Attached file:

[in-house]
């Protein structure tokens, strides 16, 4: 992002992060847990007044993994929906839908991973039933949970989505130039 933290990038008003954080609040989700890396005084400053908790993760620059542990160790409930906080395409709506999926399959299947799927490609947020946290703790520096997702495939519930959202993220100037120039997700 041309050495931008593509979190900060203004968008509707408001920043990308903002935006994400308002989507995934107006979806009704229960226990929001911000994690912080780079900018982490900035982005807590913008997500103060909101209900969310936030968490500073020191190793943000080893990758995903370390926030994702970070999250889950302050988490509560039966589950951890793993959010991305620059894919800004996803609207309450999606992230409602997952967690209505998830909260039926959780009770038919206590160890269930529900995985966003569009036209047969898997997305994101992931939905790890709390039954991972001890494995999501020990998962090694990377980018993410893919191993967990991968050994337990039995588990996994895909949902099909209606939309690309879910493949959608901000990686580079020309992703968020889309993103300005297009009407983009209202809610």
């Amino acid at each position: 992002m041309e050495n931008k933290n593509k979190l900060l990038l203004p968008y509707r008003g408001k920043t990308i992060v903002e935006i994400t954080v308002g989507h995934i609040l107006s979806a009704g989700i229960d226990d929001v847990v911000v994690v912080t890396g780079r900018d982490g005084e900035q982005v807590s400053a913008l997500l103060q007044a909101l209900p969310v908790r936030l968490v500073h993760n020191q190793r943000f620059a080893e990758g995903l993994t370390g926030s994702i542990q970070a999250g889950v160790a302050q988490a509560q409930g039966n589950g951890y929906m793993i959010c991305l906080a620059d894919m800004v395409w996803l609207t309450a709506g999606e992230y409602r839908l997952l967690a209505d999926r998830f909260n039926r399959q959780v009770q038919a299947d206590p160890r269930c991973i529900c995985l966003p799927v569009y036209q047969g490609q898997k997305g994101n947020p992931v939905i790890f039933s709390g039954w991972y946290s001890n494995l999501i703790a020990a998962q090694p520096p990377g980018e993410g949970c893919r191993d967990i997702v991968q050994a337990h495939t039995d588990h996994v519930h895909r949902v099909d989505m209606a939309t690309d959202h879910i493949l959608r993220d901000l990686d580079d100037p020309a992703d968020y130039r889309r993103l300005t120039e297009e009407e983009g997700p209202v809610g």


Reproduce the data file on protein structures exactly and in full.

[in-house]
């Protein structure tokens, strides 16, 4: 992002992060847990007044993994929906839908991973039933949970989505130039 933290990038008003954080609040989700890396005084400053908790993760620059542990160790409930906080395409709506999926399959299947799927490609947020946290703790520096997702495939519930959202993220100037120039997700 041309050495931008593509979190900060203004968008509707408001920043990308903002935006994400308002989507995934107006979806009704229960226990929001911000994690912080780079900018982490900035982005807590913008997500103060909101209900969310936030968490500073020191190793943000080893990758995903370390926030994702970070999250889950302050988490509560039966589950951890793993959010991305620059894919800004996803609207309450999606992230409602997952967690209505998830909260039926959780009770038919206590160890269930529900995985966003569009036209047969898997997305994101992931939905790890709390039954991972001890494995999501020990998962090694990377980018993410893919191993967990991968050994337990039995588990996994895909949902099909209606939309690309879910493949959608901000990686580079020309992703968020889309993103300005297009009407983009209202809610």
């Amino acid at each position: 992002m041309e050495n931008k933290n593509k979190l900060l990038l203004p968008y509707r008003g408001k920043t990308i992060v903002e935006i994400t954080v308002g989507h995934i609040l107006s979806a009704g989700i229960d226990d929001v847990v911000v994690v912080t890396g780079r900018d982490g005084e900035q982005v807590s400053a913008l997500l103060q007044a909101l209900p969310v908790r936030l968490v500073h993760n020191q190793r943000f620059a080893e990758g995903l993994t370390g926030s994702i542990q970070a999250g889950v160790a302050q988490a509560q409930g039966n589950g951890y929906m793993i959010c991305l906080a620059d894919m800004v395409w996803l609207t309450a709506g999606e992230y409602r839908l997952l967690a209505d999926r998830f909260n039926r399959q959780v009770q038919a299947d206590p160890r269930c991973i529900c995985l966003p799927v569009y036209q047969g490609q898997k997305g994101n947020p992931v939905i790890f039933s709390g039954w991972y946290s001890n494995l999501i703790a020990a998962q090694p520096p990377g980018e993410g949970c893919r191993d967990i997702v991968q050994a337990h495939t039995d588990h996994v519930h895909r949902v099909d989505m209606a939309t690309d959202h879910i493949l959608r993220d901000l990686d580079d100037p020309a992703d968020y130039r889309r993103l300005t120039e297009e009407e983009g997700p209202v809610g």